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United States Court of Appeals,Eighth Circuit.

Pablo SALAS–CABALLERO, Petitioner v. Loretta E. LYNCH, Respondent.

No. 14–2556.

    Decided: May 20, 2015

Before LOKEN, SMITH, and COLLOTON, Circuit Judges.Matthew M. Armbrecht of Minneapolis, MN, for Petitioner. Siu P. Wong of Washington, DC, for Respondent.

The Department of Homeland Security placed Pablo Salas–Caballero, a citizen of Mexico, in removal proceedings. He conceded removability, applied for cancellation of removal under 8 U.S.C. § 1229b(b)(1), and now petitions for review of the Board of Immigration Appeals (“BIA”) decision upholding an Immigration Judge's (“IJ”) denial of that application. We dismiss the petition for lack of jurisdiction to review the issue presented.

The Attorney General has discretion to grant cancellation of removal if four statutory requirements are met, including “exceptional and extremely unusual hardship to the alien's spouse, parent, or child, who is a citizen of the United States or an alien lawfully admitted for permanent residence.” 8 U.S.C. § 1229b(b)(1)(D). Salas–Caballero claims that removing him to Mexico would result in exceptional and extremely unusual hardship to his United States citizen son.

At the November 2012 removal hearing, Salas–Caballero testified that he recently began living with his nine-year-old son and his son's mother, who lacked legal status but was not in removal proceedings. Salas–Caballero testified that his son would not accompany Salas–Caballero if he were removed to Mexico. Rather, his son would remain with his mother in the United States if Salas–Caballero were removed and would accompany his mother if she were removed to Mexico in the future. The IJ concluded that “none of the evidence or testimony relating to conditions in Mexico would appear to be relevant” to the son's hardship and denied cancellation of removal because any hardship “amount [ed] to the normal hardships experienced by family members when someone is deported.”

The BIA affirmed, rejecting Salas–Caballero's contention that the IJ did not adequately consider country conditions in Mexico and the possibility that his son would move to Mexico:

The Immigration Judge properly considered the evidence of hardship to [Salas–Caballero's] child, including his health and age, the lack of special educational needs, economic and employment issues, and family separation. Even taking into account the country conditions in Mexico ․ when all factors are considered in the aggregate, the respondent did not establish the requisite hardship to his qualifying family member.

The BIA therefore concluded that Salas–Caballero did not qualify for cancellation of removal. Salas–Caballero petitions for judicial review, arguing the BIA “erred, as a matter of law, by not considering the hardship [his] child would suffer if he accompanied his father to Mexico.”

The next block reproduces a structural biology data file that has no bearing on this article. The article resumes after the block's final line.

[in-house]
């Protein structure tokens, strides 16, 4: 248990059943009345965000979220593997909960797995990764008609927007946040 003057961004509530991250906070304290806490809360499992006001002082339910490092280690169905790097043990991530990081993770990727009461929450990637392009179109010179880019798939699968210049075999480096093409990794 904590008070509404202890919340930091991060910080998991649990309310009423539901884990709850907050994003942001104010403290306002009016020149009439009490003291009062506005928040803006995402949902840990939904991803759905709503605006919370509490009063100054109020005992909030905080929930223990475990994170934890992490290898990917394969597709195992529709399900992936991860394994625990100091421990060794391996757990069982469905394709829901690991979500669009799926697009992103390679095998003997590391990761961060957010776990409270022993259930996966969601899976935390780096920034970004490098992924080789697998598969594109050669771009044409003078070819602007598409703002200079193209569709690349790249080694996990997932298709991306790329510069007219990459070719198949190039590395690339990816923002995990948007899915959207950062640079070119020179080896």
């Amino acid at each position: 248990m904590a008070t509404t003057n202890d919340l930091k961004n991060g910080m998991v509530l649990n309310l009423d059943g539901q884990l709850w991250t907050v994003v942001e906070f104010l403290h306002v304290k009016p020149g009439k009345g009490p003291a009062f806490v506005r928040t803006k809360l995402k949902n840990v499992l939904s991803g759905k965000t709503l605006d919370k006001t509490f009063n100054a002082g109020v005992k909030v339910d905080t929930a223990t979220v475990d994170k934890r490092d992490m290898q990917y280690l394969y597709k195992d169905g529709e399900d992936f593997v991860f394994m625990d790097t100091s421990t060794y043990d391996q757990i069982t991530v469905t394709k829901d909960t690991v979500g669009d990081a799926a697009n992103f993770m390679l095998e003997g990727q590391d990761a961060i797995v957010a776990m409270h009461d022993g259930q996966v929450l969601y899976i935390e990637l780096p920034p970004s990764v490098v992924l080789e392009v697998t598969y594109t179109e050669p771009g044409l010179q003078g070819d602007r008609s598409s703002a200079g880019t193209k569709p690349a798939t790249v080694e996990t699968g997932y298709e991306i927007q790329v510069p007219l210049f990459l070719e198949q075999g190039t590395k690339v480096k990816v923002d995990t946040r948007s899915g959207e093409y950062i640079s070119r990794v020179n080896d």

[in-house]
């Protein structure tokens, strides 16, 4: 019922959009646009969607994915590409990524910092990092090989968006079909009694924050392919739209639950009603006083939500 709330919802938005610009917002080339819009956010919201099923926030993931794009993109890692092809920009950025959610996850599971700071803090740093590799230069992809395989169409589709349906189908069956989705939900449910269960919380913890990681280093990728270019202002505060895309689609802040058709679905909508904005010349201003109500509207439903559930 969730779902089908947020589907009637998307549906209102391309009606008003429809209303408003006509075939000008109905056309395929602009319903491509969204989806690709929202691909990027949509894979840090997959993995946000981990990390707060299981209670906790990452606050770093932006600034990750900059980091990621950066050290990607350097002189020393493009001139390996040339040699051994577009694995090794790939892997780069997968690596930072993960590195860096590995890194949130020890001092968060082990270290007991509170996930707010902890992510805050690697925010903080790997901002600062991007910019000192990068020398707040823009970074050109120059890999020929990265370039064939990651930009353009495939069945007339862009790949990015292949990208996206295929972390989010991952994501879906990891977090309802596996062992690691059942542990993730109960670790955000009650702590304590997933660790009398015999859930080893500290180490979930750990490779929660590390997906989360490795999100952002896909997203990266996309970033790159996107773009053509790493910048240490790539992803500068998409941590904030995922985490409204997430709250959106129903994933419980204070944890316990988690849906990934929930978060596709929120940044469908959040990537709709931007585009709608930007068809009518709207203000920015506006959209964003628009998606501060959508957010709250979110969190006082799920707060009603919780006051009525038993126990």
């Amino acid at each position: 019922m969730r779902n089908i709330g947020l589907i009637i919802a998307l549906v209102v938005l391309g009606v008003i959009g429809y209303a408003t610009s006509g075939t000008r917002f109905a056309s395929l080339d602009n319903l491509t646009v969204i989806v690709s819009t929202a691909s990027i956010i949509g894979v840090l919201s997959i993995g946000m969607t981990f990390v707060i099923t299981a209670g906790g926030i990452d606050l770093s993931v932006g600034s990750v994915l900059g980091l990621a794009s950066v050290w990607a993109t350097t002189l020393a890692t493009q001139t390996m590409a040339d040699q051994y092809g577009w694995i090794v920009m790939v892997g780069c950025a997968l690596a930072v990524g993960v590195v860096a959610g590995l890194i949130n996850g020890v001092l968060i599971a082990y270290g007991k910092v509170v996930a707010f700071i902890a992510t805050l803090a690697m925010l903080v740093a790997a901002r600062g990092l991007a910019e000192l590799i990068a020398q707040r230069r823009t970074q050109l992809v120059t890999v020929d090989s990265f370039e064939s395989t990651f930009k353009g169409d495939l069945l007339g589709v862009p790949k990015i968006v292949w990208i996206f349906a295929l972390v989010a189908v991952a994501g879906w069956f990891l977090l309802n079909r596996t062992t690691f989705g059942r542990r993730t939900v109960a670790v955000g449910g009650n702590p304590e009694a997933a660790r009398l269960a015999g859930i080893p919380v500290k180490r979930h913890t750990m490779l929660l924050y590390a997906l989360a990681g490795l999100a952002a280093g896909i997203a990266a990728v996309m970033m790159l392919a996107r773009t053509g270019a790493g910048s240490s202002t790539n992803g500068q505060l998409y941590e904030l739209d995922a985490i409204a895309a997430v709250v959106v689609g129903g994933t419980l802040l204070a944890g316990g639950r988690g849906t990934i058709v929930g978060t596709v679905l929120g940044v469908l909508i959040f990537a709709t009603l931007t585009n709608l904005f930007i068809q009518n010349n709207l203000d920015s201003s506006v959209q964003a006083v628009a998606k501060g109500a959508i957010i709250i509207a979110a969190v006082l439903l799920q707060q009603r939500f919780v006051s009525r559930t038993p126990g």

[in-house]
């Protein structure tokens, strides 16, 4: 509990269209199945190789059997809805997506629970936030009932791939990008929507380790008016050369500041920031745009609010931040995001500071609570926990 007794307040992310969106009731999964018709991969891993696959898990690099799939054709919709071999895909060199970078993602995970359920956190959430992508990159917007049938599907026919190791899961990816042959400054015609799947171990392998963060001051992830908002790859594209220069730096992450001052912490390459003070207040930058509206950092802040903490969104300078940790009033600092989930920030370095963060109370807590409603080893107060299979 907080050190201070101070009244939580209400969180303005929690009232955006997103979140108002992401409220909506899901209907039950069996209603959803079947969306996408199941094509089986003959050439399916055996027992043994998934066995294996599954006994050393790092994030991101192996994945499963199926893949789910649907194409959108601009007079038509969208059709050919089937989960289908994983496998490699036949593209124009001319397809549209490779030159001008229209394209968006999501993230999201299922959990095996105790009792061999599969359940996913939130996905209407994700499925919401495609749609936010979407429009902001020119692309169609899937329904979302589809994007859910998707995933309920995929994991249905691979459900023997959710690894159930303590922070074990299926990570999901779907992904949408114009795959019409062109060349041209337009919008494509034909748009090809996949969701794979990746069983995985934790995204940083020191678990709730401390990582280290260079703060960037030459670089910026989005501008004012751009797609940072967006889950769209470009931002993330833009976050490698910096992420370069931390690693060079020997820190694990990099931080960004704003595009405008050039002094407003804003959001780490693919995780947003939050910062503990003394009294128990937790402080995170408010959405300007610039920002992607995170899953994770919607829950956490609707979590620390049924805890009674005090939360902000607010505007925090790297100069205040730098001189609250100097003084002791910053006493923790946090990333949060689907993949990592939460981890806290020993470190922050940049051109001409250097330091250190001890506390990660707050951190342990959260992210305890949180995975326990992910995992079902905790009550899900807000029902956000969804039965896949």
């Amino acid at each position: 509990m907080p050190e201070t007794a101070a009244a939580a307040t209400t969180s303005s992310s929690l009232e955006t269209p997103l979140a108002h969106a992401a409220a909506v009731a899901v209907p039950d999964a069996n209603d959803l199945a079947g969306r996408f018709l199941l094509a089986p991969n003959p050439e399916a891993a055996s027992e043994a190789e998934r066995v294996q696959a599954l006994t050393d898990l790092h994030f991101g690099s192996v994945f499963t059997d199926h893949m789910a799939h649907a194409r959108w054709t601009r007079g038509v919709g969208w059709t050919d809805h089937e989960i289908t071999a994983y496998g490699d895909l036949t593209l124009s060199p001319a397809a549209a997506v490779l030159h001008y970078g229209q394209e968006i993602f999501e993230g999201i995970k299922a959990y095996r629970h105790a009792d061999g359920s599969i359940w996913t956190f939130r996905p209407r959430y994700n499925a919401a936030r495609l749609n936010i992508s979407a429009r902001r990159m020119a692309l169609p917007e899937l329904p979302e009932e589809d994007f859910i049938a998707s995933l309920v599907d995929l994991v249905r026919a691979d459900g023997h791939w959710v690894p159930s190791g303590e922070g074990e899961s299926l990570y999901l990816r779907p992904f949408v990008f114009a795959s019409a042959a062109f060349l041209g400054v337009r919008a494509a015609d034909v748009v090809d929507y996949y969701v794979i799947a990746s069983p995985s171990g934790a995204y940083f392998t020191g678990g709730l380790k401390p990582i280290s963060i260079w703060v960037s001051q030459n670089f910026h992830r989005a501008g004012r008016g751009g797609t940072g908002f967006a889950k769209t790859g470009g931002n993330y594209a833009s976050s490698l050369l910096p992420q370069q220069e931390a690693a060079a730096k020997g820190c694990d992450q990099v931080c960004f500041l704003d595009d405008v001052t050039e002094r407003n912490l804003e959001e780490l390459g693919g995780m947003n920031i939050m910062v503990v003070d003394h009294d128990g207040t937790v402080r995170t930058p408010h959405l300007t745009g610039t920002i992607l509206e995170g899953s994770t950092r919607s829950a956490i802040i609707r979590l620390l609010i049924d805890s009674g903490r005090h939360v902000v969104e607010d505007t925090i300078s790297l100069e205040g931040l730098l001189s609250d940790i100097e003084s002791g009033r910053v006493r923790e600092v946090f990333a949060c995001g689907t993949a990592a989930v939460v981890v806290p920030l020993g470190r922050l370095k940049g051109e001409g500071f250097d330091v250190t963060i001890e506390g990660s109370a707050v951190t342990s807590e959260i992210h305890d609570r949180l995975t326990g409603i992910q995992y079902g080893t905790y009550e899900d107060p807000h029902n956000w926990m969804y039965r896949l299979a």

Congress has limited our jurisdiction to review the Attorney General's denial of discretionary cancellation of removal; we may only review “constitutional claims or questions of law.” 8 U.S.C. § 1252(a)(2)(B)(i) and (D). Salas–Caballero argues the BIA committed an error of law by improperly applying its prior decisions in analyzing whether his United States citizen son would suffer exceptional and extremely unusual hardship if Salas–Caballero were removed. In reviewing cancellation-of-removal denials, we have repeatedly held that an alien's contention “that the BIA applied the incorrect legal standard by failing to adequately consider certain factors that the BIA has considered relevant in other decisions” is beyond our jurisdiction because the alien “really challenges the discretionary conclusion of the BIA against him.” Solis v. Holder, 647 F.3d 831, 833 (8th Cir.2011), cert. denied, ––– U.S. ––––, 132 S.Ct. 1032, 181 L.Ed.2d 739 (2012); see Tejado v. Holder, 776 F.3d 965, 969 (8th Cir.2015); Hernandez–Garcia v. Holder, 765 F.3d 815, 816 (8th Cir.2014) (“we lack jurisdiction to review a discretionary BIA decision that petitioner's removal would not ‘result in exceptional and extremely unusual hardship,’ even when the petitioner seeking review attempted to ‘create jurisdiction by cloaking an abuse of discretion argument in constitutional or legal garb’ ”); Nunez–Portillo v. Holder, 763 F.3d 974, 976–77 (8th Cir.2014); Garcia–Torres v. Holder, 660 F.3d 333, 338 (8th Cir.2011), cert. denied, ––– U.S. ––––, 133 S.Ct. 108, 184 L.Ed.2d 23 (2012). Salas–Caballero's contention falls squarely within the controlling reach of these prior decisions. We therefore lack jurisdiction to review his claim.

The petition for review is dismissed.


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